Fast promises on slow internet in the North

Federal leaders are making more promises about delivering faster internet to rural communities — promises that have been made many times before to people in the North.

‘These are barely dial-up speeds and that’s for people who even have access,' technology analyst

'We as Inuit in the North, we pay one of the highest rates for internet for the slowest service with very few gigabytes,' says Cecile Lyall of Taloyoak, Nunavut. (Sima Sahar Zerehi/CBC)

Federal leaders are making more promises about delivering faster internet to rural communities — promises that have been made many times before to people in the North.

This past week the Conservatives launched a video to accompany their campaign promise to set aside a further $200 million to support major new investments in fibre broadband infrastructure in rural and remote communities that currently lack high-speed internet.

"Access to high speed internet is key in creating jobs in rural and northern communities," Prime Minister Stephen Harper says, in the campaign video, while standing in a field on a farm.

But these are promises that have been made before. Expanding high-speed internet access in rural areas was a Harper campaign promise in the 2008 election. The stimulus budget the next year included money to expand broadband access, and once again in 2013 it was included in the speech from the throne, as well as the government's Economic Action Plan. 

Despite all these promises, for people who live in the North, the internet continues to be a source of frustration.

'Barely dial-up speeds'

"It's very slow, it's not very reliable," says Brandon LaPage, an internet user from Kuujjuaq, Quebec, "It stops all the time when you're trying to download something. Let's say you're on iTunes and you're trying to download a movie, and it's one gig, it gets to halfway and it cuts and you have to re-start it."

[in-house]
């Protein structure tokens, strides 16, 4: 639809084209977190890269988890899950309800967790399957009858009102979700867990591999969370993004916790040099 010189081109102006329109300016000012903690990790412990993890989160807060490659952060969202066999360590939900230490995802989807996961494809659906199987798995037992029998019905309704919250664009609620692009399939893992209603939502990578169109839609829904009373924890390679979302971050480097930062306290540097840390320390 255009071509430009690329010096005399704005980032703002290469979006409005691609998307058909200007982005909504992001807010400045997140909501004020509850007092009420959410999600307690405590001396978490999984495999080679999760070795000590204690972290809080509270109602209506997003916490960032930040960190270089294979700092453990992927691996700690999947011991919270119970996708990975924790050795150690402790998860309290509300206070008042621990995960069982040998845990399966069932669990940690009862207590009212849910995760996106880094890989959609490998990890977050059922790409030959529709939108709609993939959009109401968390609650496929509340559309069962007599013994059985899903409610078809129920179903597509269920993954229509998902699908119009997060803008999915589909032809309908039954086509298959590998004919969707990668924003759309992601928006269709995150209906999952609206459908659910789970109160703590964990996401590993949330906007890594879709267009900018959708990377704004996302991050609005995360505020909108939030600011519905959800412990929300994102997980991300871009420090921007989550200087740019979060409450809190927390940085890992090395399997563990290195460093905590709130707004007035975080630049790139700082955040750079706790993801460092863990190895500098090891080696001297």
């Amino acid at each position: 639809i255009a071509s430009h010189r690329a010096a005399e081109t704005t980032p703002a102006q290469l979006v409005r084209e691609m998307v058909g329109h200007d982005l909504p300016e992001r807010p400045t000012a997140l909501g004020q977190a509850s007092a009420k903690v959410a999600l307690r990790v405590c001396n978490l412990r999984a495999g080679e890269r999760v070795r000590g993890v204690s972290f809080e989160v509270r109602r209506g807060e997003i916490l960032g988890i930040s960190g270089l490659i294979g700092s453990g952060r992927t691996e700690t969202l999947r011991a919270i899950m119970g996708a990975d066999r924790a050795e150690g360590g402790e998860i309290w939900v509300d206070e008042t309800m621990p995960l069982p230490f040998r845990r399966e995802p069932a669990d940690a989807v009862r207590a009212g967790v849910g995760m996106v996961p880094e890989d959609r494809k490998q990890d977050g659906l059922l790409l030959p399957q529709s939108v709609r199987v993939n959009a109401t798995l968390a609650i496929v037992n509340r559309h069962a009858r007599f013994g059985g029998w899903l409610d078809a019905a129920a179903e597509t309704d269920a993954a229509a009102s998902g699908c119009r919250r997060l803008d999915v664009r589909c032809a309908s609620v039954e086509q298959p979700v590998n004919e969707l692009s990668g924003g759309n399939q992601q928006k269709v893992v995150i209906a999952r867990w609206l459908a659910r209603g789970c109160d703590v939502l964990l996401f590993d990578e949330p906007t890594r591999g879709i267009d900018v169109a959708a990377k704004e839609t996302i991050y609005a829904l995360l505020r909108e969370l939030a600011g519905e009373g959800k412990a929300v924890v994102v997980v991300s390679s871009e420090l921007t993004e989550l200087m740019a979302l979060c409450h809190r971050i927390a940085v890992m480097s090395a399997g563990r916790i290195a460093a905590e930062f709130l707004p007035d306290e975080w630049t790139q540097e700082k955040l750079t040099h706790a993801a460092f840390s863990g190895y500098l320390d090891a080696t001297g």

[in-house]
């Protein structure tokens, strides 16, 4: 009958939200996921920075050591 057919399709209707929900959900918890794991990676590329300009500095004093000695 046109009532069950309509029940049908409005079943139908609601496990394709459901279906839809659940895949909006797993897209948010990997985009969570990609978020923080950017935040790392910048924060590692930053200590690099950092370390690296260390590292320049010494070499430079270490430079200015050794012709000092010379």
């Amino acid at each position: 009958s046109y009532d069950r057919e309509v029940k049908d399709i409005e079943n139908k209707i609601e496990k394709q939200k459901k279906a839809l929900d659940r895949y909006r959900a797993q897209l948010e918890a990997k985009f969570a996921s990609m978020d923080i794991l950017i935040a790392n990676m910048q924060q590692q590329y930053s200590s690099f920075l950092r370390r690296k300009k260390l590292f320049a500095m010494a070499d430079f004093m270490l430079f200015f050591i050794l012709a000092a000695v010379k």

LaPage says it's even worse when he tries to play online games, like NHL 15. 

"You see the players skate and then he stops out of nowhere, he's on the other side already, how did that happen? It's because the internet cut off," he says. 

"Very frustrating, I want to throw my remote at the TV sometimes, it sucks."

In the hamlets in Nunavut, the situation is even worse.

"You need patience to check your email, Facebook or even messages," says Mick Appaqaq from Sanikiluaq, Nunavut, "You can't even load the first five seconds of the video because it's that slow."

The slow speeds are even more irritating when compared to the high cost of internet service.

"It's very comical because we as Inuit in the North, we pay one of the highest rates for internet for the slowest service with very few gigabytes," says Cecile Lyall of Taloyaoak, Nunavut. 

In Nunavut the average upload speeds are 0.84 Mbps, according to data compiled by Ookla net index on February 6, 2014.

"These are barely dial-up speeds and that's for people who even have access," says Carmi Levy, an independent technology analyst. "There's still all too many Canadians in Nunavut who don't have any access at all." 

'Nunavut ranks at the very bottom'

The CRTC is currently reviewing basic telecommunication services in Canada. The review could have a profound influence on the future of telecommunication in the North.